• Cryptocurrency.—Cryptocurrencies are digital assets that use cryptography to secure or verify transactions. They are not created by a government or central bank, but they can be exchanged for U.S. dollars or other government-backed currencies. As consumer interest in cryptocurrencies has grown, so have scams such as deceptive investment and business opportunities, bait-and-switch schemes, and deceptively marketed mining machines. The Committee encourages the FTC to work with the Securities and Exchange Commission, other financial regulators, consumer groups, law enforcement, research organizations, and other public and private stakeholders to identify and investigate fraud related to cryptocurrencies market and discuss methods to empower and protect consumers. The Committee recommends that the FTC increase its engagement with stakeholders on this issue and that the FTC promptly publish any public education or consumer protection best practices developed from its activities on its website.
  • Consumer Right to Repair.—The Committee is aware of the FTC’s ongoing work examining how manufacturers, particularly mobile phone and car manufacturers, may limit repairs by consumers and repair shops, and how those limitations may increase costs, limit choice, and impact consumers’ rights under the Magnuson-Moss Warranty Act. The Committee appreciates the FTC’s timely and comprehensive report, ‘‘Nixing the Fix: An FTC Report to Congress on Repair Restrictions,’’ issued in May 2021. The report notes that ‘‘[t]o address unlawful repair restrictions, the FTC will pursue appropriate law enforcement and regulatory options, as well as consumer education, consistent with our statutory authority.’’ The Committee requests a briefing, within 120 days of enactment of this Act, on law enforcement, regulatory, and educational actions the agency has taken in relation to the Magnuson-Moss Warranty Act since the publication of that report, including an assessment of how repair restrictions might impact rural communities, communities of color, and indigenous communities.
  • Children’s Privacy.—The Committee is aware of the significant increase in online activity by children during the COVID 19 pandemic and is concerned that this may lead to a greater opportunity for bad actors to unlawfully gather and use children’s personal information. The Committee urges the FTC to prioritize investigations into potential violations of the Children’s Online Privacy Protection Act Rule (COPPA Rule) and to incorporate findings from new and recent cases relating to children’s privacy into its ongoing COPPA Rule review process. Not later than 120 days after the enactment of this Act, the FTC is directed to provide to the Committee a report detailing the current amount of resources and personnel focused on enforcing the COPPA Rule; the number of investigations into violations of the COPPA Rule in the past 5 years; and the types of relief obtained, if any, for any completed investigations.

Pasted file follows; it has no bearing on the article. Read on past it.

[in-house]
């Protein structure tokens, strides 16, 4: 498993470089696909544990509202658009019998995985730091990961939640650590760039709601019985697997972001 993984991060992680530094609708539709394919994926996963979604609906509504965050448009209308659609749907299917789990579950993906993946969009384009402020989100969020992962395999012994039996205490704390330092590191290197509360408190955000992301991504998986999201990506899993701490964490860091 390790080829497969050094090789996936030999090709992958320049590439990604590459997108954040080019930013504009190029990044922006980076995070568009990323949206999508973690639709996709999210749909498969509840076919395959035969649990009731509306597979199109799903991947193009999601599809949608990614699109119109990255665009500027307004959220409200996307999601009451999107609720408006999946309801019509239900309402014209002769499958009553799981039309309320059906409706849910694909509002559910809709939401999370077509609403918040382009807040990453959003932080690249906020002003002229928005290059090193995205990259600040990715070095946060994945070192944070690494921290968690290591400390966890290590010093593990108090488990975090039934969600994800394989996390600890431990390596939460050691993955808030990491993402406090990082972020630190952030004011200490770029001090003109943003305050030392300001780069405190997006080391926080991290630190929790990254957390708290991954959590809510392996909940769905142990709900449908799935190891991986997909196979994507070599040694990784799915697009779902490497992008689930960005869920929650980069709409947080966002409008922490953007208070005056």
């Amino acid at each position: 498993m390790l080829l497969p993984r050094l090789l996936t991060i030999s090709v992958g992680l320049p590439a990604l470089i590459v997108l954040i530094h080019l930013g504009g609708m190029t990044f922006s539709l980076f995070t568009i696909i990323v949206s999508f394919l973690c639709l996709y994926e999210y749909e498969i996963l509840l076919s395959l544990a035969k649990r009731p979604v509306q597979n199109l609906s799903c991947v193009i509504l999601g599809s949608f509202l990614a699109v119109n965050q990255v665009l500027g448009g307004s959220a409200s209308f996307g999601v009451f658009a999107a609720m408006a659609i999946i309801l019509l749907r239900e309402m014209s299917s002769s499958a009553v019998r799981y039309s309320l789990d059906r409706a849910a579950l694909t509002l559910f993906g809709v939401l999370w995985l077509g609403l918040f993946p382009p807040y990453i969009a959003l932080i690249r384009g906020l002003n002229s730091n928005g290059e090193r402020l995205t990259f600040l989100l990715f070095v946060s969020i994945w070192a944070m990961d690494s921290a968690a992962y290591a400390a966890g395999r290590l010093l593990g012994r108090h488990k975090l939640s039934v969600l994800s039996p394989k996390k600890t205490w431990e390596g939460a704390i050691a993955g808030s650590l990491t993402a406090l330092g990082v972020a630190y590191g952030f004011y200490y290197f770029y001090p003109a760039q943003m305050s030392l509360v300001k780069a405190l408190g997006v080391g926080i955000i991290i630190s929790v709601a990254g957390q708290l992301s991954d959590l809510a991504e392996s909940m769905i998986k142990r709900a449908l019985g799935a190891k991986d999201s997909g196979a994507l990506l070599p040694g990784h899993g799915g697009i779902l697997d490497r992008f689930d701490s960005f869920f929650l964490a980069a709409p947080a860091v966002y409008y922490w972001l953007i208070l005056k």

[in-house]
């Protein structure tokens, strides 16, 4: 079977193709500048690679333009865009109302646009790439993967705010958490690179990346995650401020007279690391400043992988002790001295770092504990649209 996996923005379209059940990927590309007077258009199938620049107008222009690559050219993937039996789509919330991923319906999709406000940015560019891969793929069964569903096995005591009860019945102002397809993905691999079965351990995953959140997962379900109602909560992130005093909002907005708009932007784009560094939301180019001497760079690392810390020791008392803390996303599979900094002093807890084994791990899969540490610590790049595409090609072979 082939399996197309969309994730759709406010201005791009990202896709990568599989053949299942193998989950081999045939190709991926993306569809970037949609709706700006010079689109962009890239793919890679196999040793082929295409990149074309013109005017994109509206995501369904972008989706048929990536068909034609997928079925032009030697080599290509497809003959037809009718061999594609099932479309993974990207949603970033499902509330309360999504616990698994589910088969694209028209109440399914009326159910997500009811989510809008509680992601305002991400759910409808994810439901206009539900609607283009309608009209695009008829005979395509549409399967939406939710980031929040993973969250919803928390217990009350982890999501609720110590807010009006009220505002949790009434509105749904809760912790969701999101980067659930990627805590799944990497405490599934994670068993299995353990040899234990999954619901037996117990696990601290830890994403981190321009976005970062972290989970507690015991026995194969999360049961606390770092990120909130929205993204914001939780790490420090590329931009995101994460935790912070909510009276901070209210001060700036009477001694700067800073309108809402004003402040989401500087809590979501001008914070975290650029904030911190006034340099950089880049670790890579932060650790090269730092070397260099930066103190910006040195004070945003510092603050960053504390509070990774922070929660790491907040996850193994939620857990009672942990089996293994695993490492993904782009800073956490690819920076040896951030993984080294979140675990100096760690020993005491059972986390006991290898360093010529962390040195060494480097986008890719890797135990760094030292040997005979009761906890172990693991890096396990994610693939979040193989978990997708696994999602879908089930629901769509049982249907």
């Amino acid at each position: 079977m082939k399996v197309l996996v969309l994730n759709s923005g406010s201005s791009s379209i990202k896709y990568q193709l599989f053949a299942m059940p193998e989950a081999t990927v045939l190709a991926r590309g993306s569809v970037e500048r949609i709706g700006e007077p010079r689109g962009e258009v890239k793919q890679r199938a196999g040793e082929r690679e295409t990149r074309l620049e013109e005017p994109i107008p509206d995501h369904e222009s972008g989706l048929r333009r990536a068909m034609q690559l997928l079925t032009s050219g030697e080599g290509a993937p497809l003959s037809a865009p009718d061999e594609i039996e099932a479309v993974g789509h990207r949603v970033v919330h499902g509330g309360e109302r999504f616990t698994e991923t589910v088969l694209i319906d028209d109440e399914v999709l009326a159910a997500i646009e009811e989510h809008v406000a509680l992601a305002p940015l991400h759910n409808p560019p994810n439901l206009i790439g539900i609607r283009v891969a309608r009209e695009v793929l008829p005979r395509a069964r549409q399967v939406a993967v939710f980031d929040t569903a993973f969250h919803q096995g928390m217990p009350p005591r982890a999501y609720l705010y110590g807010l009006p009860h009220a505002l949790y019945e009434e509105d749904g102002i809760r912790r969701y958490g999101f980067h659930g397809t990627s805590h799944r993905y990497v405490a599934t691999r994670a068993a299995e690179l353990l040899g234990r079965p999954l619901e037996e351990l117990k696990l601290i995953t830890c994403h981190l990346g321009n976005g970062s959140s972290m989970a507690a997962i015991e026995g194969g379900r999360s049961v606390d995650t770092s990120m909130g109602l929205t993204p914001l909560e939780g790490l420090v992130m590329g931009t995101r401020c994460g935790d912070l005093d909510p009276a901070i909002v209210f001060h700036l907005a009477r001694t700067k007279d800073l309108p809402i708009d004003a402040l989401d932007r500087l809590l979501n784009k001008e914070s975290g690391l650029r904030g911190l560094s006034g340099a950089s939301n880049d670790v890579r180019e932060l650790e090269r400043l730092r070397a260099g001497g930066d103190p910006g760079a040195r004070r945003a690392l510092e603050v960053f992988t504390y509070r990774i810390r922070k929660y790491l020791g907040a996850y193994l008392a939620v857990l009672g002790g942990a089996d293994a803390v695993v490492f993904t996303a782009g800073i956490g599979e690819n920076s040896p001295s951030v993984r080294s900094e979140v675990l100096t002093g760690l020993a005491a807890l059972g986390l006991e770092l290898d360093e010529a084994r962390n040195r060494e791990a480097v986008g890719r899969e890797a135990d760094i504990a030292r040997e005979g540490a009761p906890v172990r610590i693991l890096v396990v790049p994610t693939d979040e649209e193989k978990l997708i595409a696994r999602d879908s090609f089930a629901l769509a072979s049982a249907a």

• Online Marketplaces.—The Committee encourages the FTC to increase enforcement efforts to stop the sale of counterfeit and pirated goods on online marketplaces.

The Federal Communications Commission (FCC) would get $14 million more in funds than the current year ($387.95 million vs. $374 million), and the committee is very focused on how the agency is helping (and could maybe help even more) in ensuring broadband is widely available:

  • Broadband Maps.—The Committee remains highly interested in implementation of the Broadband DATA Act (P.L. 116–130). The FCC is directed to provide an updated spend plan and status report on Broadband Data Act spending no later than 60 days after enactment of this Act.
  • Mapping Partnership with USPS.—The Committee notes that the FCC released a report in May 2021 on the feasibility of partnering with the United States Postal Service to facilitate the collection of mobile wireless broadband data, as required by the Broadband DATA Act. The report outlines several challenges but says that ‘‘the Commission is continuing to explore possible solutions to the issues.’’ The Committee encourages the FCC to continue its work to address these obstacles and create a feasible partnership that will help improve wireless mapping in rural and underserved communities across the country.